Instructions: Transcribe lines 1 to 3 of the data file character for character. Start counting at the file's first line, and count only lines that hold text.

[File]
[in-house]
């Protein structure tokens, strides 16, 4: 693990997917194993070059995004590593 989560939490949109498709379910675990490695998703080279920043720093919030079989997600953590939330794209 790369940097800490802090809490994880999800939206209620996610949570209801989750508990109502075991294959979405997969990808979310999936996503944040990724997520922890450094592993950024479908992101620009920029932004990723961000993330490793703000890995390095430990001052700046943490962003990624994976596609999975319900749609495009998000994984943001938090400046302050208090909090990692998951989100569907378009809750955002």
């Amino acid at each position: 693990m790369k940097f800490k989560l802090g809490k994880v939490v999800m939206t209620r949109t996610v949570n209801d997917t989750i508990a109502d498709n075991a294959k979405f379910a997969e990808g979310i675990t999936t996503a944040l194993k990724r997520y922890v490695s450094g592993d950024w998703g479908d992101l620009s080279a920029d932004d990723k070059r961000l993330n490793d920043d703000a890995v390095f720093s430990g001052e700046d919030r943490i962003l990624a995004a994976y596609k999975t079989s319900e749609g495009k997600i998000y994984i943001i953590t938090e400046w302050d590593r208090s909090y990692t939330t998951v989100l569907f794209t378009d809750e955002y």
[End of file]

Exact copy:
[in-house]
């Protein structure tokens, strides 16, 4: 693990997917194993070059995004590593 989560939490949109498709379910675990490695998703080279920043720093919030079989997600953590939330794209 790369940097800490802090809490994880999800939206209620996610949570209801989750508990109502075991294959979405997969990808979310999936996503944040990724997520922890450094592993950024479908992101620009920029932004990723961000993330490793703000890995390095430990001052700046943490962003990624994976596609999975319900749609495009998000994984943001938090400046302050208090909090990692998951989100569907378009809750955002």
């Amino acid at each position: 693990m790369k940097f800490k989560l802090g809490k994880v939490v999800m939206t209620r949109t996610v949570n209801d997917t989750i508990a109502d498709n075991a294959k979405f379910a997969e990808g979310i675990t999936t996503a944040l194993k990724r997520y922890v490695s450094g592993d950024w998703g479908d992101l620009s080279a920029d932004d990723k070059r961000l993330n490793d920043d703000a890995v390095f720093s430990g001052e700046d919030r943490i962003l990624a995004a994976y596609k999975t079989s319900e749609g495009k997600i998000y994984i943001i953590t938090e400046w302050d590593r208090s909090y990692t939330t998951v989100l569907f794209t378009d809750e955002y």